A federal judge Wednesday denied pretrial release for a Moreno Valley man who allegedly handled the day-to-day operations of an Inland Empire-based drug trafficking ring that used the U.S. Postal Service and private vehicles to ship millions of dollars’ worth of cocaine and other narcotics to buyers across the nation.
Noel “Big Show” Granados, 41, is among two dozen defendants charged in a 17-count federal indictment alleging a conspiracy to distribute controlled substances.
Defense attorneys had requested his release from detention due to the coronavirus situation at the downtown Los Angeles Metropolitan Detention Center, where he is being housed.
Prosecutors pointed out that two other judges and an appeals court panel all previously concluded that Granados poses a danger to the community and is a flight risk, and should remain behind bars pending trial next year, court papers show.
Over the course of a three-year investigation, authorities across the United States seized about 170 pounds of cocaine, nearly 20 pounds of heroin, 150 pounds of methamphetamine, 989 fentanyl pills, 19 firearms, and over $1.8 million in suspected drug proceeds, according to the U.S. Attorney’s Office.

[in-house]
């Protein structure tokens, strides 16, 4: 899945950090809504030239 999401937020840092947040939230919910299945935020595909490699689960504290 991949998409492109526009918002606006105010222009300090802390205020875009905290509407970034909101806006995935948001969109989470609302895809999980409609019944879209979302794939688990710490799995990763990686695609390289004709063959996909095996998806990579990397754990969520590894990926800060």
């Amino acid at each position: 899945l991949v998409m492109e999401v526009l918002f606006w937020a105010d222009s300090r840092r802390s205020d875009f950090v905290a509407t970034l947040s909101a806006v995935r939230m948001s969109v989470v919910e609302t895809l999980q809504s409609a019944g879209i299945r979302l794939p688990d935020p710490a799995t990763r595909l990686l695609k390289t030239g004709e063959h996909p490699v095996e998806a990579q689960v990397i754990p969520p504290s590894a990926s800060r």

Between October 2016 and May 2018, members of the conspiracy mailed large quantities of narcotics from post offices throughout Riverside County and elsewhere to recipients nationwide — including New York, Ohio, Michigan, and South Carolina — in exchange for large cash payments, often in excess of $100,000, according to the indictment, which was filed in January in Los Angeles.
Federal prosecutors allege that drugs were provided to Granados, who arranged for shipments to co-conspirators in other states via U.S. mail and private trucks.
Granados handled the ring’s day-to-day operations, including the logistics of mailing drug parcels, sending drugs via trucks, and receiving drug proceeds sent back to California, the indictment contends.